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By Bill Bryson

“Here is a guy who suffers so his readers can laugh.” — Daily Telegraph

Bill Bryson travels to Kenya in aid of CARE foreign. All royalties and earnings visit CARE International.

Bryson visits Kenya on the invitation of CARE overseas, the charity devoted to removing poverty. Kenya is a land of contrasts, with recognized online game reserves and a colourful tradition. It additionally presents lots to fret a vacationer like invoice Bryson, fixated as he's at the hazards posed by means of snakes, bugs and big predators. it's also a rustic with many critical difficulties: refugees, AIDS, drought, and grinding poverty. the ensuing diary, even though brief in size, comprises the trademark Bryson stamp of wry commentary and curious perception.

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A recent theory, for example, attributed the new pottery to Southern N i ­ lotic groups, w h o m t h e author claimed are related to contempo­ rary Kalenj ins in Kenya and might be considered Tutsi and Hima ancestors. l > However, the chronology and styles suggest a different theory, one less concerned with the contemporary obsession with eth­ nicity. Roulett e - decorated pottery has been fo und in southern Sudan, in the Kenyan Rift Valley, near the U vinza ( Tanzania) and Kibiro (Uganda) salt marshes, in western Uganda, in Rwanda, and in Burundi.

2 l Second, the idea that informers would blithely mix up legend and fact must also be viewed with skepticism; in reality, legends are recounted as such. 2 4 Instead of excluding these sources, historians should appreciate what they have to offer (otherwise, wouldn 't The Odyssey be off- limits for historian s ? ) . Stil l , two questions remain : first on t h e w o r k of m e m o r y i n constructing traditions a n d second on chronologies. T h e crystal­ lization of "things of the past" (ivya kera in Kirundi), of "that which (amateka in Kinyarwanda) - what is authoritatively established" we call history - is the fruit of a selection process that is not j ust a didactic summary but also the product of a then-predominant view of the facts in question, whether it is popular rumor or a govern ­ ment's or a lineage 's official version.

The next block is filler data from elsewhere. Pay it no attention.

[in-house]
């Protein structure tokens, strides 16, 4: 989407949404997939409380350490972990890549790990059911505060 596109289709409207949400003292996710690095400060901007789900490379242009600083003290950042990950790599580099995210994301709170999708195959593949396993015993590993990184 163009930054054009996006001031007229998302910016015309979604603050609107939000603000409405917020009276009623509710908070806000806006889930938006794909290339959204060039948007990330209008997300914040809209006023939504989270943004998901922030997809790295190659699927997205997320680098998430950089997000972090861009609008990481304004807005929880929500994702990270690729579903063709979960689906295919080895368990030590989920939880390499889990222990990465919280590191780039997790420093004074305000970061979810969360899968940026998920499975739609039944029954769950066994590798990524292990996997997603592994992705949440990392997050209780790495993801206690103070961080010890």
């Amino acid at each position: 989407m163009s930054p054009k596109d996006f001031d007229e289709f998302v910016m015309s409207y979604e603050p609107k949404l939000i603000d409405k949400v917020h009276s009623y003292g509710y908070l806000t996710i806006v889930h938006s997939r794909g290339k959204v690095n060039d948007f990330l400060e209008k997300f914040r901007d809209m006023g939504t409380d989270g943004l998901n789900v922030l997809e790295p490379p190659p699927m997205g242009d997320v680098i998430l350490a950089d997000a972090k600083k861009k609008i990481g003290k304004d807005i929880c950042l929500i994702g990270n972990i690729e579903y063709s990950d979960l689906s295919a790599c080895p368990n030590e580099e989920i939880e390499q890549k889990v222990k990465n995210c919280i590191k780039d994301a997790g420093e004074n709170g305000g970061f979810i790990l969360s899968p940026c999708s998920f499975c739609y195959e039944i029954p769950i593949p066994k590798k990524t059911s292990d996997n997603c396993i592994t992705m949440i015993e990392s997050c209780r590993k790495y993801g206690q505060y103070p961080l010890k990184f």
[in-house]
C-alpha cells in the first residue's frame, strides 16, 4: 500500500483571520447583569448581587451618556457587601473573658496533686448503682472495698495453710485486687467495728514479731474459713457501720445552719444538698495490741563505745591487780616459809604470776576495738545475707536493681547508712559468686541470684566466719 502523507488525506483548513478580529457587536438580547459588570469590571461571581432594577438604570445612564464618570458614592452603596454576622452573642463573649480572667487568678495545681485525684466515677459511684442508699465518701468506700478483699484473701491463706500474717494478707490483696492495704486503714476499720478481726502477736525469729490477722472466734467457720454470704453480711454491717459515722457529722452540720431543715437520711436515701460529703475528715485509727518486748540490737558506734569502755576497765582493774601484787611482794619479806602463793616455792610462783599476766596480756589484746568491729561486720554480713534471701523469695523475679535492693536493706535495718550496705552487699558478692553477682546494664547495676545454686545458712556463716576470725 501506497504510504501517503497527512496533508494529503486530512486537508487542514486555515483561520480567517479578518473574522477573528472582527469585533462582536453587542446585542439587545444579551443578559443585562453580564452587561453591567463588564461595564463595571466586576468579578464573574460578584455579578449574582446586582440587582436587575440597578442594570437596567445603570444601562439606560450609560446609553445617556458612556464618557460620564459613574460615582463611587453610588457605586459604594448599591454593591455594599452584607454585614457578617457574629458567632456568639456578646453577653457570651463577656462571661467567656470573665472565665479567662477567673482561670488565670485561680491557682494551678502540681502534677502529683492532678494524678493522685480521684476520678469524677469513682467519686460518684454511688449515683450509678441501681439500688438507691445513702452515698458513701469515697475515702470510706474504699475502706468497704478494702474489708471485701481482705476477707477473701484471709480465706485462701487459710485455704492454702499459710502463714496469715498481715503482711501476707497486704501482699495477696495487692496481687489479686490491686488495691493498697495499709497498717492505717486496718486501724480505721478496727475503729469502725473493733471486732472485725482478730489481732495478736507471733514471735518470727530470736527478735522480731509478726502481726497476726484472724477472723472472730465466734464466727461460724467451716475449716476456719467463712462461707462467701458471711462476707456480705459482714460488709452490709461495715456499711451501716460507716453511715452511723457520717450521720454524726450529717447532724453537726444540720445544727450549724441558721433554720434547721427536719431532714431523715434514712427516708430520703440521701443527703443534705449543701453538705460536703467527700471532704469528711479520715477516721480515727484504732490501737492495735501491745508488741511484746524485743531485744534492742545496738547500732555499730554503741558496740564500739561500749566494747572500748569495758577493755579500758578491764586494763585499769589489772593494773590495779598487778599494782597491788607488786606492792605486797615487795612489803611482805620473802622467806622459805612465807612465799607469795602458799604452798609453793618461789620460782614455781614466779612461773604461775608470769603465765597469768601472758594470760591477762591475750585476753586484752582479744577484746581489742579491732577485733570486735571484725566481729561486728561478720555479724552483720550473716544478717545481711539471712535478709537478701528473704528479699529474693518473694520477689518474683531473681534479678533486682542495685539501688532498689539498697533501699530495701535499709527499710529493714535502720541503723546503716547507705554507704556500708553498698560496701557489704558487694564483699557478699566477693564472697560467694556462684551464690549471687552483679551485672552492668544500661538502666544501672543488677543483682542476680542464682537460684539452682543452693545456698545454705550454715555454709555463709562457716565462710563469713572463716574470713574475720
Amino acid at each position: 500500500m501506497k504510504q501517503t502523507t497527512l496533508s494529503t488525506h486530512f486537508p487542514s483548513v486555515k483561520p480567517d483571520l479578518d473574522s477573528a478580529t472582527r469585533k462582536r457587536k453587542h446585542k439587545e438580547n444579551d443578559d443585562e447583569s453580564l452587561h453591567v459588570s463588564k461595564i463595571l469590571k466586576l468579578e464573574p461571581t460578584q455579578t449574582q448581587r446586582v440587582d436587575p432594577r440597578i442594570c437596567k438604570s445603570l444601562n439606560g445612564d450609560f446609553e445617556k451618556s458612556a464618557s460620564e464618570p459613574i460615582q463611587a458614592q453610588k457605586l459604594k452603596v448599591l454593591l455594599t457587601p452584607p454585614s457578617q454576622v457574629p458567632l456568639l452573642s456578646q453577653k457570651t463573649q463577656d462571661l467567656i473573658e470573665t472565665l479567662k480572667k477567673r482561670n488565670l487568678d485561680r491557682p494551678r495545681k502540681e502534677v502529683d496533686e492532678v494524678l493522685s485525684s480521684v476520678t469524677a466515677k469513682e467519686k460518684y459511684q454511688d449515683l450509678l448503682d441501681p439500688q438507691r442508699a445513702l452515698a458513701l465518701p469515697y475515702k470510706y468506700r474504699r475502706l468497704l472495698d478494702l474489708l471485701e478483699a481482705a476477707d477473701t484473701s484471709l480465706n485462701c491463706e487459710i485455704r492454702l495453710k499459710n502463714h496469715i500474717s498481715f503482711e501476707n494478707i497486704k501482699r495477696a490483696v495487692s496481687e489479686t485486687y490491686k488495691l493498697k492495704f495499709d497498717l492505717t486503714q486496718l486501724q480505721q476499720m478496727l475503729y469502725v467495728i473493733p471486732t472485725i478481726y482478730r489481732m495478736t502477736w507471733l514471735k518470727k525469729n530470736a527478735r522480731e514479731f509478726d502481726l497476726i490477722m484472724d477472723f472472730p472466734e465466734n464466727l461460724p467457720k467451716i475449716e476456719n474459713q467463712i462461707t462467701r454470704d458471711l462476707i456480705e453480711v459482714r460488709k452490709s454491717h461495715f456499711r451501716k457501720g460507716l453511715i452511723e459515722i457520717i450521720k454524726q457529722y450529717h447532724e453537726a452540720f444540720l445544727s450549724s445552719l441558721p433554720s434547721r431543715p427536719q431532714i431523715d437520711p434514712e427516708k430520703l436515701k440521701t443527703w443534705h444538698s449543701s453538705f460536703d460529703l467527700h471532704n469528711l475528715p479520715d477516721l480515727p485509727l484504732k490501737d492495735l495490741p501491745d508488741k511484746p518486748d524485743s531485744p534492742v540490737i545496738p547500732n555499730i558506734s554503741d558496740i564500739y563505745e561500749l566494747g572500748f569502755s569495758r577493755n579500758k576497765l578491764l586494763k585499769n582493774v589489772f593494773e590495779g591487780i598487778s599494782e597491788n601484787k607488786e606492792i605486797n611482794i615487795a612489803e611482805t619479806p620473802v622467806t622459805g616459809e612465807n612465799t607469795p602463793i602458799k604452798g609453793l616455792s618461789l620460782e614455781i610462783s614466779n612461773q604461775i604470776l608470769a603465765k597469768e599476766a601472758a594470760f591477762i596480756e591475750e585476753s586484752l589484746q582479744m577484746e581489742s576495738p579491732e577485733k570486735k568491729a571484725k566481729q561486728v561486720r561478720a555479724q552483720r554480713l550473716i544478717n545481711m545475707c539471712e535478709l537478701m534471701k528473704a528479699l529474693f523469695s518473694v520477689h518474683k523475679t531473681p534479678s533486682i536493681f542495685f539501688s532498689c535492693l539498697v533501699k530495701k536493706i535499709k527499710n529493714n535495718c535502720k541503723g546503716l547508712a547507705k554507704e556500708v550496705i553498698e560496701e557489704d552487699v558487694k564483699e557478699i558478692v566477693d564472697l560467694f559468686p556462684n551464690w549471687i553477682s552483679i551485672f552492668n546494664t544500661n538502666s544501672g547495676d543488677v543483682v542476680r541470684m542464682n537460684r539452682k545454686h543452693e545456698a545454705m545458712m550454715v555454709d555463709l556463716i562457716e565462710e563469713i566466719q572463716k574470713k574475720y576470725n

In periods of terrible cris i s , the work of memory can t ake a fan tastic turn whereby some marvelous hero em erges from a situation that is describ e d as a catastrophe . That indeed is what happens in s o ­ called origin stories. The older the traditions are , the more deli­ cate their interpretations must be. More often than not, old nar­ ratives reveal more about ancient culture than about factual data, but that contribution is hardly negligible. 2 ' For their part, chronologies are based on calculations derived from gene alogical tables and dynastic lists, both of which p o s e significant prob l e m s .

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